Recently, my wife and I took our kids to a theme park for younger children. I made two observations — besides how expensive it is to take a family with several children to even a “lower-priced” park, and how convenient it can be, at times, to have two cell phones.
There were two differences between this park and most others, both of which made it better for our family — over and above the match between the ages of our children and the available rides. Number one, it had a dress code which was a few steps up from the parks with water rides. And number two, the median age of a ride attendant was more than three times what I had learned to expect.
At most parks, at least as I remember (and now I have to admit to myself how long it has been since I stepped into anything with “Six Flags” in its name), the average attendant is just out of high school. At this park, the average attendant was just out of the work force and into retirement. They were grandfathers!
I mentioned this to one of them, who was taking his lunch break when we stopped for ours. He offered an explanation: there is an adult retirement community about five minutes from the park, for residents aged fifty-five and above. The park gets a reliable and responsible workforce, while the retirees get non-taxing work to fill their days.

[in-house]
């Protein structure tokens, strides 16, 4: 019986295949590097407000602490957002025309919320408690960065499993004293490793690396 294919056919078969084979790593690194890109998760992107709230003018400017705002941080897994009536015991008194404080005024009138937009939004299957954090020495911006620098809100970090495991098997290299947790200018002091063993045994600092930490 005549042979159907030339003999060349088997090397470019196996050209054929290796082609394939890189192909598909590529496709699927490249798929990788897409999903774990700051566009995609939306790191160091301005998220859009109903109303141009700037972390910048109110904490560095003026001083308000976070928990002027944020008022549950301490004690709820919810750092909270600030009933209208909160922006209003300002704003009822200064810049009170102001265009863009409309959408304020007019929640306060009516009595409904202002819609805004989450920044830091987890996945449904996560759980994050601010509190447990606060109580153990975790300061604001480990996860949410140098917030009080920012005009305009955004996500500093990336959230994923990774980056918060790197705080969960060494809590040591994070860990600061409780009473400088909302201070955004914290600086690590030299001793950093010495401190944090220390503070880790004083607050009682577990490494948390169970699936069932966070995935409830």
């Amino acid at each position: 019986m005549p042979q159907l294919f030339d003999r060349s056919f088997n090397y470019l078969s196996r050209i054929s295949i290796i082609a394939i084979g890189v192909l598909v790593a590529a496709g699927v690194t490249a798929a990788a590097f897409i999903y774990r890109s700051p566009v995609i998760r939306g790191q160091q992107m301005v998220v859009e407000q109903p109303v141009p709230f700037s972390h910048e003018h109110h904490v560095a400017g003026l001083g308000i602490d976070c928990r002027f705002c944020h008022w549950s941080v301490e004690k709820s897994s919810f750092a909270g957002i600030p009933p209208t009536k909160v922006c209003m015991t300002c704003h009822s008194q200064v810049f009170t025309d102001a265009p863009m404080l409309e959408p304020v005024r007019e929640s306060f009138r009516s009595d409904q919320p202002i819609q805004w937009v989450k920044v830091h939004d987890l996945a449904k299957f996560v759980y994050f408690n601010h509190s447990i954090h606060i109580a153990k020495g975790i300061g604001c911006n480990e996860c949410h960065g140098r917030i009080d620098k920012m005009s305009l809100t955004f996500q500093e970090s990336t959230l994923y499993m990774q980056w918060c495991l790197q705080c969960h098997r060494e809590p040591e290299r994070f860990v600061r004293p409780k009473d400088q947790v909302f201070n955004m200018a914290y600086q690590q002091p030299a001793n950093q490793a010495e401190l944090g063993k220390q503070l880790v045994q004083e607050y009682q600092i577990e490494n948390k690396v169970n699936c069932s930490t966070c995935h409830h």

But it wasn’t just a matter of having “something to do.” Most teenage park attendants are getting their first jobs, and not at all anxious to remember that they were, but a few short years ago, the kids shrieking with delight on something as mundane as a Merry-Go-Round. These folks, on the other hand, were seeing the faces of their grandchildren. They were all smiling and having a great time giving rides to the kids, and it made a difference fit for one of those “priceless” Visa commercials. The workers were getting far more out of their jobs than a salary, and it was a pleasure to watch.